An external medical or dental student wishing to intercalate must have successfully completed all assessments at first attempt for the year in which they are applying. External intercalating applicants should also ensure they have the permission of the Head of Undergraduate Medical/Dental Education or equivalent from their home University.
• Applicants who are currently studying an overseas Medical (e.g. MBBS or MbChB) or Dental degree at a recognised institution acceptable to the University, may apply.
• Applicants must have passed all assessments at first attempt for the year in which they are applying, normally 3rd year for those completing a 5 year programme or 4th year for those completing a 6 year programme.
• Applicants may be required to provide details of the medical or dental curriculum they are studying in order to confirm compatibility.
For information on international qualification equivalents, please check the specific information for your country.
Evidence of an IELTS* score of 6.5, with not less than 6.0 in any component, or an equivalent qualification acceptable to the University is required. *Taken within the last 2 years
International students wishing to apply to Queen's University Belfast (and for whom English is not their first language), must be able to demonstrate their proficiency in English in order to benefit fully from their course of study or research. Non-EEA nationals must also satisfy UK Visas and Immigration (UKVI) immigration requirements for English language for visa purposes.
For more information on English Language requirements for EEA and non-EEA nationals see: www.qub.ac.uk/EnglishLanguageReqs.
If you need to improve your English language skills before you enter this degree programme, INTO Queen's University Belfast offers a range of English language courses. These intensive and flexible courses are designed to improve your English ability for admission to this degree.
INTO - English Language Course(QSIS ELEMENT IS EMPTY)
|Northern Ireland (NI)||£6,140|
|England, Scotland or Wales (GB)||£6,900|
|Other (non-UK) EU||£6,140|
All tuition fees quoted are for the academic year 2020-21 and relate to one year of study only. Tuition fees will be subject to an annual inflationary increase, unless explicitly stated otherwise.
Depending on the programme of study, there may be extra costs which are not covered by tuition fees, which students will need to consider when planning their studies.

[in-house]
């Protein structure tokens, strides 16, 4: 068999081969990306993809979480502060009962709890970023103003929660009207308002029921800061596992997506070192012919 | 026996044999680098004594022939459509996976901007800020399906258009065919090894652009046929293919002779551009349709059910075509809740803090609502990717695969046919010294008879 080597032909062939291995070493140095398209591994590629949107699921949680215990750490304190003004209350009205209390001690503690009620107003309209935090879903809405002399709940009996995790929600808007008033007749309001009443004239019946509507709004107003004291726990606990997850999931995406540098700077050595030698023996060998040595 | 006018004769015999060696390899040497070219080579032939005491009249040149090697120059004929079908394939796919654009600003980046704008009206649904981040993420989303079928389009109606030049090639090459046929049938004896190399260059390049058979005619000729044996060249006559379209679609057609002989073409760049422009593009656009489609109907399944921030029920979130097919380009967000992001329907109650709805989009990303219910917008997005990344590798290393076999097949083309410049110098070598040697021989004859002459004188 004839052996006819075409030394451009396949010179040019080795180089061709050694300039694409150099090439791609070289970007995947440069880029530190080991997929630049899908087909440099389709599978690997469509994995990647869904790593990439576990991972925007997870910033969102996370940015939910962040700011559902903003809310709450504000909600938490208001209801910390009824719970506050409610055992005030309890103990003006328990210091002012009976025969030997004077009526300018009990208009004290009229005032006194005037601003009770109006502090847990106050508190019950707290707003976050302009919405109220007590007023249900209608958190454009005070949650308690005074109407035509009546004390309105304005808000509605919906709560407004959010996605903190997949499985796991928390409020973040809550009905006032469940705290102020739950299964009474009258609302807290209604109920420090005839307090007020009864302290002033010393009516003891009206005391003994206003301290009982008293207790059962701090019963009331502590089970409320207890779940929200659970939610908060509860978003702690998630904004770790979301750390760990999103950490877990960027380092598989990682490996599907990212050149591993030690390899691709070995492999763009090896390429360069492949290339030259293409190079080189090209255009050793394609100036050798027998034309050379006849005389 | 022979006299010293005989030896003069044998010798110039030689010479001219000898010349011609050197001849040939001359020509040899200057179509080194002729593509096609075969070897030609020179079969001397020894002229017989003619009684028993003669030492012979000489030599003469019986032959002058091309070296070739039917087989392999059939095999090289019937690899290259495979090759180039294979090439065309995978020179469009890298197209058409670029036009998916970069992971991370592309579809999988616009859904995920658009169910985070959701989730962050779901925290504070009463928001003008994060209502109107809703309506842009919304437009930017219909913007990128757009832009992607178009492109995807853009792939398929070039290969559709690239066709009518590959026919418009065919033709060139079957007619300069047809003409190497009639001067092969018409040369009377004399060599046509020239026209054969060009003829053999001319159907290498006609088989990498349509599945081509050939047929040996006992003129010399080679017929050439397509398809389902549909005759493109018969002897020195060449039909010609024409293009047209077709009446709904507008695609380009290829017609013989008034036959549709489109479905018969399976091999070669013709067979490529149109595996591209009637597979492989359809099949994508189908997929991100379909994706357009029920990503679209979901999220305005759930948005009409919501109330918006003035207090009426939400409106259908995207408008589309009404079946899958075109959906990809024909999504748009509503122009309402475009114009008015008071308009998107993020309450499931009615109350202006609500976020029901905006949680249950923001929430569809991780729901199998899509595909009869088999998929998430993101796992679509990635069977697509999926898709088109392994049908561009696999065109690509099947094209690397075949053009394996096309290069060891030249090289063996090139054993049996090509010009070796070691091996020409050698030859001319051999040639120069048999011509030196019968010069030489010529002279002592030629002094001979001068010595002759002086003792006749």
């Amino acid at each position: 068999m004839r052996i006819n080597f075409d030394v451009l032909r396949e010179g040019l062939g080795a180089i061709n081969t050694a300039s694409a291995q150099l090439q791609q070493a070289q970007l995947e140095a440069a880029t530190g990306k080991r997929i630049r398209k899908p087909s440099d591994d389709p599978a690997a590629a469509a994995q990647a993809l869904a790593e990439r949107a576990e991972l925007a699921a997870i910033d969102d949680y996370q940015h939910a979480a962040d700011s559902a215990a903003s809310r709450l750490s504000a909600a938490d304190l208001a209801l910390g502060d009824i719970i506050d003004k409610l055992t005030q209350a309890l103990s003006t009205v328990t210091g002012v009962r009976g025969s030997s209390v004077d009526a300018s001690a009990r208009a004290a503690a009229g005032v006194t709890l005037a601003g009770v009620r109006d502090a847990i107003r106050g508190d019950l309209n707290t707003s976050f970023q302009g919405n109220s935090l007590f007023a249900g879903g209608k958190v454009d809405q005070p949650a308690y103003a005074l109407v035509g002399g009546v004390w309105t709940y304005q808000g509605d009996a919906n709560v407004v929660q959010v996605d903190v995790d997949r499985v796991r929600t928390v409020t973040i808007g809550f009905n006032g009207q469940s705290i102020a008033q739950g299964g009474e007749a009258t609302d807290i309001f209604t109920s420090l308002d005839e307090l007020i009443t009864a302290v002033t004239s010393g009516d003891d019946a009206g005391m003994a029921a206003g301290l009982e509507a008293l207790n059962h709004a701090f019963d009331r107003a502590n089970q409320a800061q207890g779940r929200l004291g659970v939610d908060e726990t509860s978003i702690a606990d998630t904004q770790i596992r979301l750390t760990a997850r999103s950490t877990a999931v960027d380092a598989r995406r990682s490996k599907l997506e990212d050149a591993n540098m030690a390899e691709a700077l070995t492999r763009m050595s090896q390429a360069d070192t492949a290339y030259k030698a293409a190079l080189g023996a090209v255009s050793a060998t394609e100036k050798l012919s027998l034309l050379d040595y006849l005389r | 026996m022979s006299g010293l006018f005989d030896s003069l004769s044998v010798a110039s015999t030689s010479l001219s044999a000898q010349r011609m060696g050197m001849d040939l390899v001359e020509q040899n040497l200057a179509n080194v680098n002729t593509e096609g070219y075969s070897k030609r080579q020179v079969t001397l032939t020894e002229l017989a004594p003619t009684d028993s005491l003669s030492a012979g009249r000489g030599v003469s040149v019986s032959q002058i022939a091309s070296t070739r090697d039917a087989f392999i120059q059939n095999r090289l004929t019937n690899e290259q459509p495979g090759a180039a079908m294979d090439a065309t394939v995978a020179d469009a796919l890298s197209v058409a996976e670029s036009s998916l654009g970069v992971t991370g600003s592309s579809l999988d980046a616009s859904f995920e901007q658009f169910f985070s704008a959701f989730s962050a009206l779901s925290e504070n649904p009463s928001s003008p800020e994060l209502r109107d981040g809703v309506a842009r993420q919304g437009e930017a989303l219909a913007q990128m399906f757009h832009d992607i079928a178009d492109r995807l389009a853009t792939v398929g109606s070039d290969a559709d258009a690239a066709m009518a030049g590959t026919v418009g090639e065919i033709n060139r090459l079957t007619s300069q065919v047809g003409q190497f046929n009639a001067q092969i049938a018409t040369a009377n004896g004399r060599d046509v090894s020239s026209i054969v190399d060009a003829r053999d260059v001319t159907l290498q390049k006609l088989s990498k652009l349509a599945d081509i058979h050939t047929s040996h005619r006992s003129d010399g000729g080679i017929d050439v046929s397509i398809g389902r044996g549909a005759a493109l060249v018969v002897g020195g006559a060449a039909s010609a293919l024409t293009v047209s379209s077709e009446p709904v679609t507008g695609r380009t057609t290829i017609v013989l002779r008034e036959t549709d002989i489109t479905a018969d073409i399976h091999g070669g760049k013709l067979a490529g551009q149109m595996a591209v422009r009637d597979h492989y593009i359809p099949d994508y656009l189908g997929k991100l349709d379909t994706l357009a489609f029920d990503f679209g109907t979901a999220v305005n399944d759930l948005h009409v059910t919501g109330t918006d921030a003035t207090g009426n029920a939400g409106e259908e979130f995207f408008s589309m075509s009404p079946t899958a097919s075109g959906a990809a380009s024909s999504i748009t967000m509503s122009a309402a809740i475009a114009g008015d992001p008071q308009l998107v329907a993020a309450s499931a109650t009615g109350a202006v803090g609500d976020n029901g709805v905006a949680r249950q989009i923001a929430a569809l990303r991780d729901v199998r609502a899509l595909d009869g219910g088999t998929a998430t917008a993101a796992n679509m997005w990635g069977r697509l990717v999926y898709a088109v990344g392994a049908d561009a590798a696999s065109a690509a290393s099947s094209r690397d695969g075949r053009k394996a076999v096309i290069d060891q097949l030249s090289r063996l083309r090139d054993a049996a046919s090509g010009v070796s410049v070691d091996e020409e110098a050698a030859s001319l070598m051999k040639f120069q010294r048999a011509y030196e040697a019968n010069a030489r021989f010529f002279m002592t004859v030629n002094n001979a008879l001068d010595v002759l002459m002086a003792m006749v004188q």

Students can borrow books and access online learning resources from any Queen's library. If students wish to purchase recommended texts, rather than borrow them from the University Library, prices per text can range from £30 to £100. Students should also budget between £30 to £75 per year for photocopying, memory sticks and printing charges.
Students undertaking a period of work placement or study abroad, as either a compulsory or optional part of their programme, should be aware that they will have to fund additional travel and living costs.
If a programme includes a major project or dissertation, there may be costs associated with transport, accommodation and/or materials. The amount will depend on the project chosen. There may also be additional costs for printing and binding.
Students may wish to consider purchasing an electronic device; costs will vary depending on the specification of the model chosen.
There are also additional charges for graduation ceremonies, examination resits and library fines.
Bioinformatics and Computational Genomics costs
Students have the option to hire a locker, at a cost of £5 per student per year. Students will need access to their own computing facilities as part of this programme is delivered online.
The Department for the Economy will provide a tuition fee loan of up to £5,500 per NI / EU student for postgraduate study. Tuition fee loan information.
A postgraduate loans system in the UK offers government-backed student loans of up to £10,609 for taught and research Masters courses in all subject areas. Criteria, eligibility, repayment and application information are available on the UK government website.
Information on scholarships for international students, is available at http://www.qub.ac.uk/International/International-students/International-scholarships/.
The terms and conditions that apply when you accept an offer of a place at the University on a taught programme of study.
Queen's University Belfast Terms and Conditions.